Aqueous fraction of oleo-gum-resin is rich in different polysaccharides (8, 17, 18), such as 4-O-methyl-glucuronoarabino-galactan (19) 4-O-methylglucuronic acid (20). Polysaccharides from different origins have shown to have cytotoxic/anti-proliferative effects on various cell lines, including vascular smooth muscle cell (21), T-cell leukemia (22) and cervical cancer (23). The findings of this study exhibited the positive role of Frankincense polysaccharides in the aqueous fraction. However, more investigation is required to find water soluble fraction which may result in more active components in lower doses.

As in clinical practice and some experimental studies, chemotherapeutic drugs, such as Doxorubicin, were applied on oral squamous cell carcinoma, we used this drug as a positive control in this study (24). The cytotoxicity of this drug in concentrations higher than 1500 ng/mL was nearly 100%. The IC50 of Doxorubicin was 103.92 ng/mL after 48 hours. In one study, the IC50 for Doxorubicin on KB cells after 3 days was 150 nM (23).

In order to determine the probable mechanism of growth inhibition, apoptosis and proliferation markers were evaluated; the inhibition occurred through apoptosis and necrosis, as shown by Annexin V/PI apoptosis assay. In general, in low concentrations of resin aqueous extract, most of the cells were in the early apoptotic stage after 24 and 48 hours of treatment; but in 250 µg/mL concentration after 48 hours, late apoptosis increased. It was shown that Frankincense extract induced apoptosis in other cancer cell lines, such as bladder cancer by up-regulation of several pro-apoptotic genes, such as Il-6, CDKN1a and TNFa1 (10). Also, Frankincense oil revealed to have influence on the expression of Akt protein, an important protein in regulation of p53. In other studies, it was demonstrated that some transcription factors were up-regulated by Frankincense extract. This resin also activated caspase dependent apoptotic pathway, Akt and Erk1/2, and suppressed the expression of CyclinD1 in some cancer cell lines (7, 25). An important feature of necrosis was shown to elicit a pro-inflammatory response that might recruit immune cells to the tumor site, thereby increasing the efficacy of the chemotherapeutic agents. But the inflammatory response could be harmful for normal tissue, inducing the production of mitogenic or pro-survival cytokines. This could also activate the signaling pathways, promot cell growth and induce cell migration and tumor metastasis (26).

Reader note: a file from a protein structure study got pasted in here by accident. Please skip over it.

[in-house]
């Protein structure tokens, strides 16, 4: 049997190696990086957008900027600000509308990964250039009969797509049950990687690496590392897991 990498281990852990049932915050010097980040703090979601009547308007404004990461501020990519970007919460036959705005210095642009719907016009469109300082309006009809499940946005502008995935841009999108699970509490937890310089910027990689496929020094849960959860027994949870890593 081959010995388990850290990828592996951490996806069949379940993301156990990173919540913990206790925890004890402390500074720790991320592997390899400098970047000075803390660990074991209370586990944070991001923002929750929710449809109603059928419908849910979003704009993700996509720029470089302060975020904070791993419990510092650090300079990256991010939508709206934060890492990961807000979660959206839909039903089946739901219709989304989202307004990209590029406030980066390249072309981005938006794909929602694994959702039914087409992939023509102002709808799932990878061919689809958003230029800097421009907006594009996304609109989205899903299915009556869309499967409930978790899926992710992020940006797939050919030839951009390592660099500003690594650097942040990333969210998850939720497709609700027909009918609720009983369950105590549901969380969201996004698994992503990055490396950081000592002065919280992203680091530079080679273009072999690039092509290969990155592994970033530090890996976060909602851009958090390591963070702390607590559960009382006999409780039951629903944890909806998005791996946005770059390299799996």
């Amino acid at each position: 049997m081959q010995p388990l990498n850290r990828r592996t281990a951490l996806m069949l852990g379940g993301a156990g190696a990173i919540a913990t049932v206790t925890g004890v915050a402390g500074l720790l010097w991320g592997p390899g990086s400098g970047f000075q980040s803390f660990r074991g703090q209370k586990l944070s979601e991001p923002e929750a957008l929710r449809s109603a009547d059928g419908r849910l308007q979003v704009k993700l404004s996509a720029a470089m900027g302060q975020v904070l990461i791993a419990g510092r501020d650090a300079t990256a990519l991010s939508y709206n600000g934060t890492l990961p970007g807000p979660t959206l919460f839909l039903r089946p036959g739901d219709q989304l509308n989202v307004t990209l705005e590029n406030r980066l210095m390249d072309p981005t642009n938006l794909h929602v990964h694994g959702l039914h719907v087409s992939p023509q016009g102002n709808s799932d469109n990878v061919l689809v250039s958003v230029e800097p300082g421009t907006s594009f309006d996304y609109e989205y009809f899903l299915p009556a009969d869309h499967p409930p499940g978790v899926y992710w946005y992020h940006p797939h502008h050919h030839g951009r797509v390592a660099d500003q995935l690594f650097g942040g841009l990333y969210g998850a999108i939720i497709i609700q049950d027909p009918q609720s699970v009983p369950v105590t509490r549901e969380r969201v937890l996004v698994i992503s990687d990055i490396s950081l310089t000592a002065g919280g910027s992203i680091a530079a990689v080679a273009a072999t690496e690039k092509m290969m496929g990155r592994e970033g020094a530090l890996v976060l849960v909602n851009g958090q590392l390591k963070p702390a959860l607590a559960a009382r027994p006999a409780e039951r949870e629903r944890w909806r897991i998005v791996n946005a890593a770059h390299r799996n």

In our study, for Doxorubicin, as the amount of apoptosis is shown to be significantly higher than necrosis, it can be deduced that the mechanism with which Doxorubicin inhibits the cancer cells is through activating apoptosis. In contrast, the inhibitory mechanism for Frankincense water soluble fraction seems to be through activating both apoptosis and necrosis.

Some chemotherapeutic agents, like taxels (in particular paclitaxel), cisplatin and fluorouracil, which are approved to be used in head and neck squamous cell carcinoma, function through inducing necrosis and apoptosis, and inhibiting migration (27).

Ki-67 is a well-known used marker for investigating the proliferative activity of cancer cells (28, 29). It has a role in cell division by regulating cell cycle (30). In this investigation, there was no significant difference in Ki-67 expression between treated KB cells with different concentrations of Frankincense extract and untreated cells. The cytotoxic effects of resin fraction seemed to be more related to more inducing apoptosis than inhibiting proliferation. Specific roles and functions of Ki-67 in cell cycle control and cell proliferation are still unclear. Ki-67 is involved in independent cell cycle processes such as ribosome biosynthesis (23). According to results of one study, the cells which were negative for Ki-67 were not capable of executing mitosis and so they underwent apoptosis (31). According to the results of Etemadmoghadam et al.’s study, Doxorubicin might have a kind of inhibitory effect on Ki-67 protein, leading to apoptosis. For producing more protein, neoplastic cells would strive to survive from apoptosis by increasing their Ki-67 mRNA. Finally, protein production by the cells as well as apoptosis induction by drug would reach a balance resulting in a minimal change in Ki-67 levels after treatment (23). Their hypothesis might partly explain our findings concerning Ki-67 staining. Baisch showed that Ki-67 level elevated in tumor cells after cytokine- induced apoptosis (32). In contrast to our findings, some investigations demonstrated that Frankincense had a more obvious anti- proliferative effect than apoptosis induction effect on colorectal cancer cell line (11).

The present study showed anticancer effects of Frankincense water soluble fraction on KB cell line with IC50 of 137.21 μg/mL after 48 hours treatment. This activity seems to be more related to the induction of apoptosis and necrosis than to the inhibition of proliferation. Frankincense may possess anticancer agents; however, structural analysis and purification of potent components are suggested for determining more definitive results and for enhancing the possibility of using Frankincense in invivo- studies.

Acknowledgements

Footnotes